Yes, this is long, and yes, it’s pointed, and yes, the woman at whom it’s directed will be offended if she sees it. But she’s the person who put her business all out there on the interwebs, and when you do that, sometimes people read it and get all huffy at you, especially when you write what she wrote. To which I react:
Recently I became aware of a Christian mother who is bemoaning the loss of her son to the quicksand of sin that is taking him inexorably to Hell. Turns out he’s gay and Mom cannot even deal. In fact, she used the occasion of his supergay wedding to release a blog post in which she details her agony. You see, son’s gayness means she can never ever see him again. Because Jesus.
Jesus says (apparently) if your kid goes all gay on you, you have to yell at him all the time, or at the very least litter the house with “Gay Blade” Chick tracts when he comes over. Which he doesn’t. Because Chick tracts are gross and porny.
“I pray,” this mom says to her readers, “that you never have to make such a sacrifice, but I also pray that you love the Lord enough to choose Him over your children. This is where we find ourselves. This is our life.”
It’s their life not to be pleasant to this adult man who happens to be gay. No, they must lob Gospel bombs at him. Also, crying a lot is required. All the time and everywhere, but most especially it’s necessary to publish a hate-piece about his gayness on his wedding day. Awkward!
Speaking of choosing your children over Jesus, what does that even mean? Does that mean we won’t hang with our kids if they take to drinking? Or will we turn our backs if they are preggers-sans-marriage? What if they embezzle? What if they speed? Of course not, you judgy thing you! Not just any sin will do. It’s just the creepy gay sins that break the ties that bind, amirite?
Cuz, seriously, gay sex is so gay, she can’t even.
“In spite of our all our attempts, he refuses to repent.” What this means is simply, “He won’t stop being gay, so we’ve washed our hands of him,” which allusion doesn’t pull up images of Pontius Pilate with her, no one knows why.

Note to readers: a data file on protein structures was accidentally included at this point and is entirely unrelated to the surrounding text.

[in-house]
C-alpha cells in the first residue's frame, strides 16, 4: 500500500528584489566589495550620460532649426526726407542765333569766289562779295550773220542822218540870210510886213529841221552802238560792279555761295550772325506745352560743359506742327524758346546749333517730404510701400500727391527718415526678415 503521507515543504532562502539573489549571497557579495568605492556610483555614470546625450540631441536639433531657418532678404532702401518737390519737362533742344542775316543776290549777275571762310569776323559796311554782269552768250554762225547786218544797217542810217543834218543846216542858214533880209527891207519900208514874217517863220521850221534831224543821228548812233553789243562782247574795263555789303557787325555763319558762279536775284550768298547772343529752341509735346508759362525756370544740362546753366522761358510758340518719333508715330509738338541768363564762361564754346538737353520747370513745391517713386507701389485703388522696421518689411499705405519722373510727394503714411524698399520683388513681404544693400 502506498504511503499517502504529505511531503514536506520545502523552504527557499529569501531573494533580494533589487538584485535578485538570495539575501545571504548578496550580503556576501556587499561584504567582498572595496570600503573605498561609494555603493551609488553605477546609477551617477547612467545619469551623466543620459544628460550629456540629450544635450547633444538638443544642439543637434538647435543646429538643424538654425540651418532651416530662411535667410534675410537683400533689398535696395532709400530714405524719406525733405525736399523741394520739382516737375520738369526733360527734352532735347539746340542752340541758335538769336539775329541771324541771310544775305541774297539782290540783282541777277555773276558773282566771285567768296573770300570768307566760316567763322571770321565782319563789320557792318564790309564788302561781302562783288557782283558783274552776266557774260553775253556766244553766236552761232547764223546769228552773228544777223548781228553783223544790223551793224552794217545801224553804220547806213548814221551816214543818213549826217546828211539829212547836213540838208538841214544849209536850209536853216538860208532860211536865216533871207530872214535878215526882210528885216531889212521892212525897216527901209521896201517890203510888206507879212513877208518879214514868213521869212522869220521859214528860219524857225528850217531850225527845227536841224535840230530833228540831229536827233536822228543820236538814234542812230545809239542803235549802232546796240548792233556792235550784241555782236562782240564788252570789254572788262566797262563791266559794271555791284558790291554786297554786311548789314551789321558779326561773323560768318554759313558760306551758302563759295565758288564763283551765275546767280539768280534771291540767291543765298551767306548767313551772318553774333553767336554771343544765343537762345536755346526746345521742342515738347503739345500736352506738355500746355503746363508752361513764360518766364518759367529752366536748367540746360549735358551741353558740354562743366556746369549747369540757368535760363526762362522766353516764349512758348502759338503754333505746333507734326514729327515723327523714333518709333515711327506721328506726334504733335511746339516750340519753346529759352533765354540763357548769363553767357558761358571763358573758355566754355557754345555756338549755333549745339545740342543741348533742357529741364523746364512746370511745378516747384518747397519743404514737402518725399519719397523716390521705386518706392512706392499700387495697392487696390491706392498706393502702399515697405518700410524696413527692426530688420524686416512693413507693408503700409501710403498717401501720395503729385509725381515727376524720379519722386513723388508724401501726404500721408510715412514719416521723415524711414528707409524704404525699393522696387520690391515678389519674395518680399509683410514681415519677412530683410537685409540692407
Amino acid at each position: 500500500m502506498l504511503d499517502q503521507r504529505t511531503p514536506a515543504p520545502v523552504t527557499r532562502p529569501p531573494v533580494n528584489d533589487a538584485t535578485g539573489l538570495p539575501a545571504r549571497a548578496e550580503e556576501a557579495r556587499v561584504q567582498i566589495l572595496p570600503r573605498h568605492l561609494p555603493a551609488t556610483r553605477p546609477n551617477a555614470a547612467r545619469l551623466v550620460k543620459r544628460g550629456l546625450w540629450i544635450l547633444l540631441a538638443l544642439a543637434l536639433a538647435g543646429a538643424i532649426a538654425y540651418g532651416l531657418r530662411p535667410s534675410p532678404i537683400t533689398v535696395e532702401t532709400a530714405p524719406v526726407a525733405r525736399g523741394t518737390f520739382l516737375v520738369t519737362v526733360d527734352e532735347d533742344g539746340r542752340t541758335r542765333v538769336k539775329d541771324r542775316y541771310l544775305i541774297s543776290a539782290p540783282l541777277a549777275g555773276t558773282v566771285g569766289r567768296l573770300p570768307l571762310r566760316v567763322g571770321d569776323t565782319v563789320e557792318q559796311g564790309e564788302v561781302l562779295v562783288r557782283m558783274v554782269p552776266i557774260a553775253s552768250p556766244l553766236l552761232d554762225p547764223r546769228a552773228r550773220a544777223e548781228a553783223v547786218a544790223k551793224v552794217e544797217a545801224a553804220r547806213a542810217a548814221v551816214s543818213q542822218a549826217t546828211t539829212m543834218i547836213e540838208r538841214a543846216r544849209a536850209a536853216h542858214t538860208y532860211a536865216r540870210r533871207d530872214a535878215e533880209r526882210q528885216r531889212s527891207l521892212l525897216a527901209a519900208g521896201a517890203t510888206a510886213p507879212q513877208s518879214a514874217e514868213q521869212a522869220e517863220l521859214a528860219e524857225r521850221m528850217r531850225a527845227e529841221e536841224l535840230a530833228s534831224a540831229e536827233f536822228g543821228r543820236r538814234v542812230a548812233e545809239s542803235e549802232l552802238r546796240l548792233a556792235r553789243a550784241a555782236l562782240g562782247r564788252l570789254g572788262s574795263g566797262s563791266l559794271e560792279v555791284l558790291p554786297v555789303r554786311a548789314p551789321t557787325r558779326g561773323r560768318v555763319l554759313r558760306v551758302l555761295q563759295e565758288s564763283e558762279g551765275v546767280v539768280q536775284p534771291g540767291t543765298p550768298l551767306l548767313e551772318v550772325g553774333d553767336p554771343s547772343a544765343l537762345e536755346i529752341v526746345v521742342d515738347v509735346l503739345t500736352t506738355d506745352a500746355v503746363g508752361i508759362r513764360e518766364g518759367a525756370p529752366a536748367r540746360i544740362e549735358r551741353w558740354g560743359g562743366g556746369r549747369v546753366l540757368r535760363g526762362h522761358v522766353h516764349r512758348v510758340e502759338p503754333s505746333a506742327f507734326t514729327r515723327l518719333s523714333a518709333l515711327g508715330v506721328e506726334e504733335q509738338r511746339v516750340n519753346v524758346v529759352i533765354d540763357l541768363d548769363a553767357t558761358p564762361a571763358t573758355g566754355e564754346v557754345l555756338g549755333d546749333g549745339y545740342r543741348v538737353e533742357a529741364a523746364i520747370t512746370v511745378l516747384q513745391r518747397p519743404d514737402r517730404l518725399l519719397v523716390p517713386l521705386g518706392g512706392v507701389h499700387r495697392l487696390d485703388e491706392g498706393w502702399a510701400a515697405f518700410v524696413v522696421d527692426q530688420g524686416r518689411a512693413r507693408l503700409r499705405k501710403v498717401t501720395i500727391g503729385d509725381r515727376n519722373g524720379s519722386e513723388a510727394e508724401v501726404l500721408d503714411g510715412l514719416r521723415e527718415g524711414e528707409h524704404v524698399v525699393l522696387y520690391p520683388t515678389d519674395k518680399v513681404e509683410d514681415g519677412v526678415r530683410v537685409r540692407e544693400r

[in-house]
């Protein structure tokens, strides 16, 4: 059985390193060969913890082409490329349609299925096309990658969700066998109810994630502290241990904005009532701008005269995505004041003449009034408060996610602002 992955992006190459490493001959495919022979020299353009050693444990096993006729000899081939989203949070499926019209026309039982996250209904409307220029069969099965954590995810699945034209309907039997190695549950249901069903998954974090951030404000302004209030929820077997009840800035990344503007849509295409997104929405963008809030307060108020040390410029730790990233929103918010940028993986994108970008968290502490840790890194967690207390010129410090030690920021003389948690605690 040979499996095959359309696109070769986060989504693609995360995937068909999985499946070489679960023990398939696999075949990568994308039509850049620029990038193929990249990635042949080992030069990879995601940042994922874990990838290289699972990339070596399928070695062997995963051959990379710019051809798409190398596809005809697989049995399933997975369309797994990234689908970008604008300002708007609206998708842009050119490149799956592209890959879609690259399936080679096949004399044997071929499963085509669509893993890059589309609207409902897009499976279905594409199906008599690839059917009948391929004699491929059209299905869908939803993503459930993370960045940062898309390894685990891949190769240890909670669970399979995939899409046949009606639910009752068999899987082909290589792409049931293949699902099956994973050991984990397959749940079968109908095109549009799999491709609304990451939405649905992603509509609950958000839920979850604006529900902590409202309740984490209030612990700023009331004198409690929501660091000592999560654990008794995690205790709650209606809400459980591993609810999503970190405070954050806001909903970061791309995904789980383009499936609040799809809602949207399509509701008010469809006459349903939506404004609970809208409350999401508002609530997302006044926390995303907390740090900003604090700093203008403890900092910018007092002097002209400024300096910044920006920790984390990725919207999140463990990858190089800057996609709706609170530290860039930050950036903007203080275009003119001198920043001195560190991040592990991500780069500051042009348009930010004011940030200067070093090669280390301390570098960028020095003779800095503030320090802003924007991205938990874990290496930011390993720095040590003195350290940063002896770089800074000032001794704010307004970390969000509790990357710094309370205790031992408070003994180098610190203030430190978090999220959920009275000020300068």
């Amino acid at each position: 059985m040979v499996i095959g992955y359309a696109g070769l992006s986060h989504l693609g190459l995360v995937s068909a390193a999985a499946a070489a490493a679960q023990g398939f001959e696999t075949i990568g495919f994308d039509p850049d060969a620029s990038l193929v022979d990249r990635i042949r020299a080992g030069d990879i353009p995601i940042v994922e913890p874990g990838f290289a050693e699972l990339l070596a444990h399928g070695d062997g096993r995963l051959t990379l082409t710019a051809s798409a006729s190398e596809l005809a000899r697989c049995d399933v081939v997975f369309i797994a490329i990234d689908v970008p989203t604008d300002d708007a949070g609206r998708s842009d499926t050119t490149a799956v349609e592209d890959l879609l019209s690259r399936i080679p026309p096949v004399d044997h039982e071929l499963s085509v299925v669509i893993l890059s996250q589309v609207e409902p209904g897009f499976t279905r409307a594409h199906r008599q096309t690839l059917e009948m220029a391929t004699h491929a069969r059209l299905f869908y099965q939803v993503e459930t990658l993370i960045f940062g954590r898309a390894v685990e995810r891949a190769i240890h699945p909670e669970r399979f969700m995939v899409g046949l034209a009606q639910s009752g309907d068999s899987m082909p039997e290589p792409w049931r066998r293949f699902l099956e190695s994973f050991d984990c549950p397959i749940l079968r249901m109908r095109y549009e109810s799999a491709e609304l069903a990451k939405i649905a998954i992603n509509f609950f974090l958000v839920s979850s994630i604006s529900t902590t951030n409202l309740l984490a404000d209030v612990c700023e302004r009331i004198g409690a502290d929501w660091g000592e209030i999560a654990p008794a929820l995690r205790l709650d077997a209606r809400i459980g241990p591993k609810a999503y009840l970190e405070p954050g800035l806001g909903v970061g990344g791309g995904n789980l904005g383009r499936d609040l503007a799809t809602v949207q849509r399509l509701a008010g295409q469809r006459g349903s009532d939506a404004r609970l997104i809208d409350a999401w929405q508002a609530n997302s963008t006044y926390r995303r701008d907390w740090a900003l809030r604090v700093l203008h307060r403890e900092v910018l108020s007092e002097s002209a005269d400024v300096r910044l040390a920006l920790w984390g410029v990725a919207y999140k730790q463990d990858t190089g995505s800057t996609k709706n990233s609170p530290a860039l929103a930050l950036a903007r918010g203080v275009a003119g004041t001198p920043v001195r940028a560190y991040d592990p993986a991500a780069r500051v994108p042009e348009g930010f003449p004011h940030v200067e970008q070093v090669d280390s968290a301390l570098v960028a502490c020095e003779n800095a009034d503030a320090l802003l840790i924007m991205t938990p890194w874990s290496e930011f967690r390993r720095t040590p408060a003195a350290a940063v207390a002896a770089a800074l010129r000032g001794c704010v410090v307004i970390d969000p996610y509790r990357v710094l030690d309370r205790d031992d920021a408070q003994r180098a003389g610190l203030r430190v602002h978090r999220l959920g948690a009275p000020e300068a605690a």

I wonder if this dear lady has read any of the literature. Any of the testimonies of tormented gay kids who strive with all their hearts to please God, who beg God to make them straight, toggle the hetero-switch, fix them. No one gets fixed. Gay people stay gay same as hetero people stay hetero and bi people stay bi. You is who you is, all your parents’ “attempts” (translate: screaming, hauling you to pastoral counseling, various invasive therapies) notwithstanding.
What Mom should do here, of course, is realize that her son is an adult, adult enough that one of the 50 states granted him and his husband a marriage license, and she should treat him like any other adult with whom she comes in contact: with civility and pleasantness. There’s no need to be super-duper-closies, but by the same token there’s no need to vomit your sobbing broken heart all over the internet on your son’s wedding day. Why not just send a card?
“We have no fellowship,” Mom continues. “Fellowship” is a churchy word that indicates hanging out. They used to hang out. Now they don’t. Cuz son is too gay for words. They don’t even text! He’s so gay she can’t even trade emojis with him!
“Our son has turned his back on everything he ever believed.” This is likely true. He used to believe in his foolish little-boy heart, “Mommy will always love and accept me no matter what.”
“He has no respect for the Lord or the church.” Don’t worry, Mom. He’ll find a supportive, affirming church. Rest easy. It’s okay. It won’t be your church, but since you can’t even stand to text him, you’re probably relieved.
“He has chosen a life of sin rather than the hope of salvation.” Please. There are lots and lots of gay Christians. Don’t believe me, ask around. More importantly, if he’s concerned about this, he will ask around, and the biggest obstacle to his joining a group of affirming believers, Madam, is you and your hateful wedding day rant which even I—who have no relation to you and have never heard of you and only just happened to hear about through friends of friends who were all equally appalled—happened to read!
“Do we overlook his practice or sin . . . or withdraw ourselves from him as the Lord instructs?” Here, you’re just looking for people to pat you on the shoulder and say, “Well, honey, you’re right. You’ve got to separate from him. Here, have a special hug.” But the fact is, if you look around carefully, you’re going to find that all sorts of Fundamentalist and Evangelical and WhateverDenominationYouAre people happily include their LGBT relatives in their lives. They may rant away in the pulpit, but the kid comes home for Thanksgiving.
I could give you names on that one, but I’m committed to not outing people. But here’s a morsel of info: I know an administrator at an uberfundamentalist school whose kid is like yours—maybe even gayer!—and the parents do Thanksgiving and even (I know, it’s shocking) Christmas with this kid!
Speaking of other people’s kids, I’m always amazed/horrified when people take to the Internet to shame their kids. You know those parents who post pics of their kids wearing the “Get Along” shirt or standing on the street corner holding some sign that says how bad they were. These sorts of parents deserve what they get from these kids. When you shame a child in public, serves you right when the grandkids don’t know who you are and don’t care.